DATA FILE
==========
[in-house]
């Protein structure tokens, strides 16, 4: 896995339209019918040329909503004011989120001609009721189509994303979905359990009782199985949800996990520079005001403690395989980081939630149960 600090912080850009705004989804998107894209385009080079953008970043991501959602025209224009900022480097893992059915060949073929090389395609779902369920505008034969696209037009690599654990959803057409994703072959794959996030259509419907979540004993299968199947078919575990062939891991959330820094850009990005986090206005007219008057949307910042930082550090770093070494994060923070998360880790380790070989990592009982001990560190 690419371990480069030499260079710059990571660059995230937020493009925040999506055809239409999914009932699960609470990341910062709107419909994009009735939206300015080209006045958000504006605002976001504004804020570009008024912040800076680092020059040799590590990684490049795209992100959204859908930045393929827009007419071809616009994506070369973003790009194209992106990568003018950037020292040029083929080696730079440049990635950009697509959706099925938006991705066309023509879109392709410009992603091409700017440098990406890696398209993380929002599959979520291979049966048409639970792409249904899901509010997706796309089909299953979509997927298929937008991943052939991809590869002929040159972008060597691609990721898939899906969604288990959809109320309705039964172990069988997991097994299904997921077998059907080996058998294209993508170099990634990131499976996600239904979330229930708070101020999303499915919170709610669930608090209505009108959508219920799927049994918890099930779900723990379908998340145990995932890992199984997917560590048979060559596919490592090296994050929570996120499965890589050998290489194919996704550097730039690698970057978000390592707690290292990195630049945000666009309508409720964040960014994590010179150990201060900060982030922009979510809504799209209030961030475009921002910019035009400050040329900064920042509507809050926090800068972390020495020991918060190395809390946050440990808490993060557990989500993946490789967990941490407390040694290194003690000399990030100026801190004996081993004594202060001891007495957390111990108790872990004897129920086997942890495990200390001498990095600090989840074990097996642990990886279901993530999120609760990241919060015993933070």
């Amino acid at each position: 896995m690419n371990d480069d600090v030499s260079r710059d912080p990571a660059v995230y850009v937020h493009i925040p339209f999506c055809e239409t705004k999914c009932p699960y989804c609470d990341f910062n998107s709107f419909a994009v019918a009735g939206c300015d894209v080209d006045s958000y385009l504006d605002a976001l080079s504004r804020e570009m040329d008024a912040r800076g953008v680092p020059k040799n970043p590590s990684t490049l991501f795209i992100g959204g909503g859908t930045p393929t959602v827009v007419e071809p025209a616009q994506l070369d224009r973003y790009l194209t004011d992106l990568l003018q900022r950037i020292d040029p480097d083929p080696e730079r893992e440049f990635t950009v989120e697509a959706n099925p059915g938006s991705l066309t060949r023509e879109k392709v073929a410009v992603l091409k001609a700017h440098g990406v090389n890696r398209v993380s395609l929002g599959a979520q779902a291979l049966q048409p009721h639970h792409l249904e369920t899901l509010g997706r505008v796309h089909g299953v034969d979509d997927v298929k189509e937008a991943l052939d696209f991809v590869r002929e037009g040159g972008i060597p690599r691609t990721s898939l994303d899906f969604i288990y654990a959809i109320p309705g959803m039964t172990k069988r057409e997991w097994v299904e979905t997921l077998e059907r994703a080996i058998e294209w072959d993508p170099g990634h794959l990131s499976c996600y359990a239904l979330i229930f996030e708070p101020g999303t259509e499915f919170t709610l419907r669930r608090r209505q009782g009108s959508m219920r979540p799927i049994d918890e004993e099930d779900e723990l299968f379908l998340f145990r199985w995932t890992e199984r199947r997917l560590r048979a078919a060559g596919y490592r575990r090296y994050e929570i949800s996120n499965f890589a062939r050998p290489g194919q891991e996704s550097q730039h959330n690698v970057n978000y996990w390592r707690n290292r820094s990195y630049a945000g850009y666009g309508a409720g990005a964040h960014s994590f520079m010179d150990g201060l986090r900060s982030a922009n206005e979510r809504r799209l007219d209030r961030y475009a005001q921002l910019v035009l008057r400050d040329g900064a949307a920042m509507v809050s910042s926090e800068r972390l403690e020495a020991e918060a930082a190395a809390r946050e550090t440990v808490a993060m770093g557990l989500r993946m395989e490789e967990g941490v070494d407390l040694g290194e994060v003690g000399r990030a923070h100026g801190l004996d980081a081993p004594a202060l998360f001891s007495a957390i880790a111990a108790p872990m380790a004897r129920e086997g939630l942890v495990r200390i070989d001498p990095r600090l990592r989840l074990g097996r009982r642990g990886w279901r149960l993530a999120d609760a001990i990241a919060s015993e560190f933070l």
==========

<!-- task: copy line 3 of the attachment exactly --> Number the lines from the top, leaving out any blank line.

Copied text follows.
């Amino acid at each position: 896995m690419n371990d480069d600090v030499s260079r710059d912080p990571a660059v995230y850009v937020h493009i925040p339209f999506c055809e239409t705004k999914c009932p699960y989804c609470d990341f910062n998107s709107f419909a994009v019918a009735g939206c300015d894209v080209d006045s958000y385009l504006d605002a976001l080079s504004r804020e570009m040329d008024a912040r800076g953008v680092p020059k040799n970043p590590s990684t490049l991501f795209i992100g959204g909503g859908t930045p393929t959602v827009v007419e071809p025209a616009q994506l070369d224009r973003y790009l194209t004011d992106l990568l003018q900022r950037i020292d040029p480097d083929p080696e730079r893992e440049f990635t950009v989120e697509a959706n099925p059915g938006s991705l066309t060949r023509e879109k392709v073929a410009v992603l091409k001609a700017h440098g990406v090389n890696r398209v993380s395609l929002g599959a979520q779902a291979l049966q048409p009721h639970h792409l249904e369920t899901l509010g997706r505008v796309h089909g299953v034969d979509d997927v298929k189509e937008a991943l052939d696209f991809v590869r002929e037009g040159g972008i060597p690599r691609t990721s898939l994303d899906f969604i288990y654990a959809i109320p309705g959803m039964t172990k069988r057409e997991w097994v299904e979905t997921l077998e059907r994703a080996i058998e294209w072959d993508p170099g990634h794959l990131s499976c996600y359990a239904l979330i229930f996030e708070p101020g999303t259509e499915f919170t709610l419907r669930r608090r209505q009782g009108s959508m219920r979540p799927i049994d918890e004993e099930d779900e723990l299968f379908l998340f145990r199985w995932t890992e199984r199947r997917l560590r048979a078919a060559g596919y490592r575990r090296y994050e929570i949800s996120n499965f890589a062939r050998p290489g194919q891991e996704s550097q730039h959330n690698v970057n978000y996990w390592r707690n290292r820094s990195y630049a945000g850009y666009g309508a409720g990005a964040h960014s994590f520079m010179d150990g201060l986090r900060s982030a922009n206005e979510r809504r799209l007219d209030r961030y475009a005001q921002l910019v035009l008057r400050d040329g900064a949307a920042m509507v809050s910042s926090e800068r972390l403690e020495a020991e918060a930082a190395a809390r946050e550090t440990v808490a993060m770093g557990l989500r993946m395989e490789e967990g941490v070494d407390l040694g290194e994060v003690g000399r990030a923070h100026g801190l004996d980081a081993p004594a202060l998360f001891s007495a957390i880790a111990a108790p872990m380790a004897r129920e086997g939630l942890v495990r200390i070989d001498p990095r600090l990592r989840l074990g097996r009982r642990g990886w279901r149960l993530a999120d609760a001990i990241a919060s015993e560190f933070l």